Why does Atticus feel he needs to defend Tom Robinson in To Kill a Mockingbird?

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This is a great question. There are a few important reasons why Atticus believes he needs to defend Tom Robinson, even if it is not a popular thing to do.

First, Atticus believes that Tom is innocent. In fact, in the trial scene, he cogently lays out the evidence for Tom's innocence. He persuades the reader for certain, even if the racially charged jury disagrees.

Second, Atticus is a man who stands for justice. So, he needs to do what he believes is right. In one instance, he even stands before a mob of people to defend Tom Robinson.

Third, in a conversation with Scout, he states that he has to defend Tom Robinson, because his integrity is on the line. He explains that if he does not defend him, then he would not be able to tell Scout and Jem to do what is right, because he would not be doing what is right. Here is the text:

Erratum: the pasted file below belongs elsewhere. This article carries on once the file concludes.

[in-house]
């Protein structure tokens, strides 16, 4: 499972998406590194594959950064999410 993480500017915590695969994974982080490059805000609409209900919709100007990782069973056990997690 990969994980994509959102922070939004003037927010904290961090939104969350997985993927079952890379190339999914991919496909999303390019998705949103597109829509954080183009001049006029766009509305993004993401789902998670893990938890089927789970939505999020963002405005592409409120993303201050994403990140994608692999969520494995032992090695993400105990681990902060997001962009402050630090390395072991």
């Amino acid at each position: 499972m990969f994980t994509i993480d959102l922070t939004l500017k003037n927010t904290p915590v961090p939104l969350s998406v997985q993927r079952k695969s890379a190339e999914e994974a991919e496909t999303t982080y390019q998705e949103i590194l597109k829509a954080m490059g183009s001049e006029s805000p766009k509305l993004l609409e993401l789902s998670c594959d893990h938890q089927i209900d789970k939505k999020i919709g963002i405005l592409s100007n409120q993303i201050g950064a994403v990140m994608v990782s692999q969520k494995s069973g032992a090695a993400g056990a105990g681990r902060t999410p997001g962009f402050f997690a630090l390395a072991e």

“If you shouldn’t be defendin‘ him, then why are you doin’ it?”

“For a number of reasons,” said Atticus. “The main one is, if I didn’t I couldn’t hold up my head in town, I couldn’t represent this county in the legislature, I couldn’t even tell you or Jem not to do something again.”

“You mean if you didn’t defend that man, Jem and me wouldn’t have to mind you any more?”

“That’s about right.” “Why?”

“Because I could never ask you to mind me again. Scout, simply by the nature of the work, every lawyer gets at least one case in his lifetime that affects him personally. This one’s mine, I guess. You might hear some ugly talk about it at school, but do one thing for me if you will: you just hold your head high and keep those fists down. No matter what anybody says to you, don’t you let ‘em get your goat. Try fighting with your head for a change... it’s a good one, even if it does resist learning.”

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